The debate about experimentation on animals, though well documented in literature, is still endeavoring to free itself from past controversies and current challenges.
This particular debate have attracted many advocates and critics, each advancing valid reasons as to whether it is morally, scientifically and logically right to subject animals to experimentation (Horner & Minifie 304). Experimentation on animals has indeed been very beneficial in medical fields.
However, it has been observed that animals suffer a great deal in the course of these experiments. It is against this background that this essay aims to expand on the debate about experimentation on animals with an aim to come up with a well-reasoned framework that could be used to offer direction on the appropriateness or inappropriateness of these experiments in modern times.
One of the reasons used by those who advocate for the use of animals in experiments is that these experiments progress important scientific knowledge that will in the long-term benefit humans as well as animals (Horner & Minifie 316). Indeed, supporters have for a very long time recognized the intrinsic value of conducting medical research with animals, especially in finding solutions to medical conditions that continue to affect mankind.
From a moral standpoint, advocates of using animals for biomedical research suggests that it is indeed morally wrong to permit people and animals to succumb to various forms of injuries and ailments when remedies and cures can be easily discovered through animal research (ILAR 1; Horner & Minifie 317).
However, critics of experimenting with animals argue that animals are subjected to a lot of pain and suffering in the course of coming up with scientific breakthroughs which in the long run may prove futile.
In this perspective, the critics argue that it is morally and spiritually wrong to cause pain and suffering for the benefit of mankind (Festing 569). In addition, the critics argue that universally acceptable benchmarks to adequately measure and control pain while subjecting animals to scientific experiments are non-existent.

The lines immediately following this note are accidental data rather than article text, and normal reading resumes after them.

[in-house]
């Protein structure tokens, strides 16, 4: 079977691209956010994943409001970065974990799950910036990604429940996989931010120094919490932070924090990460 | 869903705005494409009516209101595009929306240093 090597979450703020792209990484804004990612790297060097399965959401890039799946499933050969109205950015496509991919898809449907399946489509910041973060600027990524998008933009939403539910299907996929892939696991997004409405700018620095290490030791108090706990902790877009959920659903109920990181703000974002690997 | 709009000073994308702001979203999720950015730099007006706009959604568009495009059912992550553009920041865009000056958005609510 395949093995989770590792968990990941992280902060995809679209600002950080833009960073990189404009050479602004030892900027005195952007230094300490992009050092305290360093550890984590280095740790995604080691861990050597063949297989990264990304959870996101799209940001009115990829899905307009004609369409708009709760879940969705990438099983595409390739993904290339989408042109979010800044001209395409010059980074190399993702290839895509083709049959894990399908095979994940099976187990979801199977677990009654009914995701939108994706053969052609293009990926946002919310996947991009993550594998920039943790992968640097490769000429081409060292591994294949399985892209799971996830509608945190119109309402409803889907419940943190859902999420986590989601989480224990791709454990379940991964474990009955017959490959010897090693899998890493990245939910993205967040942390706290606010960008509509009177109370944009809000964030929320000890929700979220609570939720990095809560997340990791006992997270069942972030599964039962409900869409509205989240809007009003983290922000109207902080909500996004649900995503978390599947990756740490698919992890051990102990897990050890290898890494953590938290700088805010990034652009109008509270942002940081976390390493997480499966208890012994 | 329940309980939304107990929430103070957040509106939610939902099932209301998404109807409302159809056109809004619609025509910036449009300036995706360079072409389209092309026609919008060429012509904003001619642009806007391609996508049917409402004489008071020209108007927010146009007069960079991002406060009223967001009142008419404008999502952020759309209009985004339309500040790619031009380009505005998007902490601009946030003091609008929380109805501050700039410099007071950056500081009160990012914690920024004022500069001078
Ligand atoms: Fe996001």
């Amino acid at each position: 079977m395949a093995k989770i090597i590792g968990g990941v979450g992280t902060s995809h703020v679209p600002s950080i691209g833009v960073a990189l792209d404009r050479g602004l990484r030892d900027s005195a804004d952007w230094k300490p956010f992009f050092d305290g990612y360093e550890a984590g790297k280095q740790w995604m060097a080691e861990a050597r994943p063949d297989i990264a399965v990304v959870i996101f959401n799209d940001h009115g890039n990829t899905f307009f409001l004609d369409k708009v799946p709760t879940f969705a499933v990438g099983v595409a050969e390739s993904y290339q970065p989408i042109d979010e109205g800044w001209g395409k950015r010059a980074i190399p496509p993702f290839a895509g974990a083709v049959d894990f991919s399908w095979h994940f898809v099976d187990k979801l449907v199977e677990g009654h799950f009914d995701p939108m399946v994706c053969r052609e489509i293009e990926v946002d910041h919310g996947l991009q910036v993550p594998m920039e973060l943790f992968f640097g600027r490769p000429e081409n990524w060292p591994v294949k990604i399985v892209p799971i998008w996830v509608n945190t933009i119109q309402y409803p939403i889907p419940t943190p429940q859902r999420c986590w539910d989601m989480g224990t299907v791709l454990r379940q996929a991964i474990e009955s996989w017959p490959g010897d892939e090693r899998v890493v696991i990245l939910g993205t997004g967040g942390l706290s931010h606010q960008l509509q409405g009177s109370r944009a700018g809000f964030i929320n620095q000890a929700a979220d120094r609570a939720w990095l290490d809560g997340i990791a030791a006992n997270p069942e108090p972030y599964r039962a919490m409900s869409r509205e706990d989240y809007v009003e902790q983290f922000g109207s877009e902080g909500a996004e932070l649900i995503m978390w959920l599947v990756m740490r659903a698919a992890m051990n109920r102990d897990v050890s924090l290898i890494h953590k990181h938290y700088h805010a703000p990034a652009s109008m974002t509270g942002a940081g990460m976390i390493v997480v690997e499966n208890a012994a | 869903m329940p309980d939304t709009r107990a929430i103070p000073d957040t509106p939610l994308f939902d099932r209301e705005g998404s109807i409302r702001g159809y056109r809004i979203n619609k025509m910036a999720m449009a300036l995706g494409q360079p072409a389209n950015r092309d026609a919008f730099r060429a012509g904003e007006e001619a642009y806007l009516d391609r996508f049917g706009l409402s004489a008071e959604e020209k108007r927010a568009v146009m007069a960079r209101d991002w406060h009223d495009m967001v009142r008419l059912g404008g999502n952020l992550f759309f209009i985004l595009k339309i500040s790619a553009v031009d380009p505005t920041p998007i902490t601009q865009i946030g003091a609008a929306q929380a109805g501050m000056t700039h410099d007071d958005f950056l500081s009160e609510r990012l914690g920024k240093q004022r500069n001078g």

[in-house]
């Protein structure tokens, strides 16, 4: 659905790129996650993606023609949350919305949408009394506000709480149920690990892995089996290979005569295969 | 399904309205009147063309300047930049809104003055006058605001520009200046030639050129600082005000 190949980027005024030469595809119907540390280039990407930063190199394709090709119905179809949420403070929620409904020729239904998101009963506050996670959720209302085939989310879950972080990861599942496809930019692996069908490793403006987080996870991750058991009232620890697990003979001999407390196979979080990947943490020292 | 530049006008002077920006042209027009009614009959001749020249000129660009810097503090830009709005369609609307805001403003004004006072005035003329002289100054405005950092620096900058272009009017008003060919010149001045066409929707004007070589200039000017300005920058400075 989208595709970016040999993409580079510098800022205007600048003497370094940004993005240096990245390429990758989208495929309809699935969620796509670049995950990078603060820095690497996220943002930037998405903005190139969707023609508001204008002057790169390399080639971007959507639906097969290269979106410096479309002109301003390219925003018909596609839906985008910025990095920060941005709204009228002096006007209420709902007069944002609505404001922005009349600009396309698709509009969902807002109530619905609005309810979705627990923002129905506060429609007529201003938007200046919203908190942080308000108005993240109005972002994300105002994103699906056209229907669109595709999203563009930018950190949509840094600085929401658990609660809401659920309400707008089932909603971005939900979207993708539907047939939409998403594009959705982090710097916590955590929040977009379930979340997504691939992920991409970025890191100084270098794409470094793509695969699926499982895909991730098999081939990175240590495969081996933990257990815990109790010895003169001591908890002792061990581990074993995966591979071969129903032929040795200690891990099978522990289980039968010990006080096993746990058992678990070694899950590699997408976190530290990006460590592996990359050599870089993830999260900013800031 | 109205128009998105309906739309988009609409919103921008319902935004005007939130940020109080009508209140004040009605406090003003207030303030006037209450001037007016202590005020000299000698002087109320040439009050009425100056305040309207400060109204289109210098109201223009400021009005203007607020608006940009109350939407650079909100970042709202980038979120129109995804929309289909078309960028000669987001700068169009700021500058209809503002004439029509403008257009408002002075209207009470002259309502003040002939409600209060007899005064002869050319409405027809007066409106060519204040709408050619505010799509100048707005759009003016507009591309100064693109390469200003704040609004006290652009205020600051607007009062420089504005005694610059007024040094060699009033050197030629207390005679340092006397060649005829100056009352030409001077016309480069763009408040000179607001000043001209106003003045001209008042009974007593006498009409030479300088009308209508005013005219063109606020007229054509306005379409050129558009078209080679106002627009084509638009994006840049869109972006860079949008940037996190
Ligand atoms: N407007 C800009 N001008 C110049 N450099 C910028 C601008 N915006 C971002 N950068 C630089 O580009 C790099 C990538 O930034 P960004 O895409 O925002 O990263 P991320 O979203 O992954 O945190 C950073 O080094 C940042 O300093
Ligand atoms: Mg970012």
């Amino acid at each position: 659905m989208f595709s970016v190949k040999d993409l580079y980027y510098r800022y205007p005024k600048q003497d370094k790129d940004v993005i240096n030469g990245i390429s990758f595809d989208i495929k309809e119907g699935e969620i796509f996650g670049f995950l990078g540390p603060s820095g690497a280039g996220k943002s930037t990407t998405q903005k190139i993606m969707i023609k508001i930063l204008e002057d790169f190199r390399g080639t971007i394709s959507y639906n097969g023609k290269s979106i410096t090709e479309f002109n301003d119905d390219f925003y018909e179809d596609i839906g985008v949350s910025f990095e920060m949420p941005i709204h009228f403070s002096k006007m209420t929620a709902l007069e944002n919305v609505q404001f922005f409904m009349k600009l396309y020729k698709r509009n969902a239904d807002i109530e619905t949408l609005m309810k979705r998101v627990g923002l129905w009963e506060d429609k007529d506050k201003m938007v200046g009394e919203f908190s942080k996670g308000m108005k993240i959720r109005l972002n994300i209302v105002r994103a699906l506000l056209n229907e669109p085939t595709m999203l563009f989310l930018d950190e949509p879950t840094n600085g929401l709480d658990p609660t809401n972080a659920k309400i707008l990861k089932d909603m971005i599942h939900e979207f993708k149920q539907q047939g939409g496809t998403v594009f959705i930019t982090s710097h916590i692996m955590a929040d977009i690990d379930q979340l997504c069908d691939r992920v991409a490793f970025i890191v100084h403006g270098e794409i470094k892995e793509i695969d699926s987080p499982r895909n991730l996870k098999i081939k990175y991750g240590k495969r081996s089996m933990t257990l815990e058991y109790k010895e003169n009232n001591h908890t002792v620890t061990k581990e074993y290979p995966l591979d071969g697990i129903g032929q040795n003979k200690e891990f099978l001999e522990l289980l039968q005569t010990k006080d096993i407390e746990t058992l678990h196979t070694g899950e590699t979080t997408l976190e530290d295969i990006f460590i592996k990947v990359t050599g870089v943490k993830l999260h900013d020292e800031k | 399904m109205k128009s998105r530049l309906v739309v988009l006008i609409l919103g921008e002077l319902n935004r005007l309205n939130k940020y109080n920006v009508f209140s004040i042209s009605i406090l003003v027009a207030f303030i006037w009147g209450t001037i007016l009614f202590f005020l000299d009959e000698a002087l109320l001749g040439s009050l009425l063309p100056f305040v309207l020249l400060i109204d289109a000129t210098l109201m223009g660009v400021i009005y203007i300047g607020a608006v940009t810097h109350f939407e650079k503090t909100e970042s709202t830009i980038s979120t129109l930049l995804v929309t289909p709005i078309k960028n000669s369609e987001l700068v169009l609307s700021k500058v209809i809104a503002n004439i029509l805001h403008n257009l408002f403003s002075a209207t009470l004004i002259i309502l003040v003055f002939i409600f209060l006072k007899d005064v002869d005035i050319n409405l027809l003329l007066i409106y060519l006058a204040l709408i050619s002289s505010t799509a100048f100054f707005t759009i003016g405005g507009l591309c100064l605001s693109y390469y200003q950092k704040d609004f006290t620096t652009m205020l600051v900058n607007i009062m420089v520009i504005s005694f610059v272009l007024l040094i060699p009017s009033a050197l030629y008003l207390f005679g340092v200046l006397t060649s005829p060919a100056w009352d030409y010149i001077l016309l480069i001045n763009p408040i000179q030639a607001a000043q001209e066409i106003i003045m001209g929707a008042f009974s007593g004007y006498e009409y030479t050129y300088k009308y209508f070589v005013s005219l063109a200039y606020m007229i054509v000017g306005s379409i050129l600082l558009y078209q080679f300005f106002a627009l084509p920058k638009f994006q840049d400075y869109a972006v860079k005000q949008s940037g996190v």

Another reason espoused by supporters of experimenting with animals is that humans are susceptible to many of the same disease-causing organisms that affect animals. Current literature indeed demonstrates that “…humans have 65 infectious diseases in common with dogs, 50 with cattle, 46 with sheep and goats, 42 with pigs, 35 with horses, and 26 with fowl” (ILAR 4).
In addition, some communicable diseases such as rabies and malaria can be transmitted between animals and humans, not mentioning that other diseases such as hemophilia, diabetes, and epilepsy are common in both humans and animals. Animals are also vulnerable to a multiplicity of the same bacterial or viral infections as humans, such as anthrax and smallpox (ILAR 6).
Indeed, current literature reveals that some of the “…medical advances that have been dependent on the use of animals in their development include safe anesthetics, blood transfusions, penicillin and other antibiotics, vaccines against polio, measles and meningitis, and drugs to treat asthma, hypertension and leukemia” (Festing 570).
As such, advocates argue that it is imperative to use animals in biomedical experiments to have a better understanding of how these diseases evolve as well as their prevention and treatment modalities.
To expand on the above point, advocates of experimenting with animals propose that an animal is selected as an ‘animal model’ for biomedical studies only if it inherently shares similar characteristics with humans that are of relevance to the study (ILAR 6).
This, according to the advocates, should remove any pragmatic or moral concerns related to subjecting animals to the experiments for futile outcomes. Louis Pasteur, for instance, made use of dogs as an animal model for the purposes of studying rabies – a disease that is common in both humans and dogs.
His scientific experiment facilitated the development of a rabies vaccine primarily because dogs and humans can both develop rabies, not mentioning the fact that the immune systems of dogs and humans display similar reactions when exposed to the rabies vaccine (ILAR 6).
Critics, however, have argued that it serves no purpose to use animals as research subjects merely because they share the same diseases with humans (Horner & Minifie 318). On the contrary, scientists should use available knowledge on such diseases to search for treatment procedures using other non-animal or computer-generated models instead of struggling for a cure by subjecting another living creature to untold pain and suffering.
In addition, critics argue that the western, reductionist, scientific world is not necessary interested in discovering new forms of treatment through subjecting animals to biomedical research for the sake of mankind; rather, many scientists and organizations engage in animal experimentation in the pursuit of profit (Van Roten 539). This, according to the critics, is morally, legally and scientifically wrong.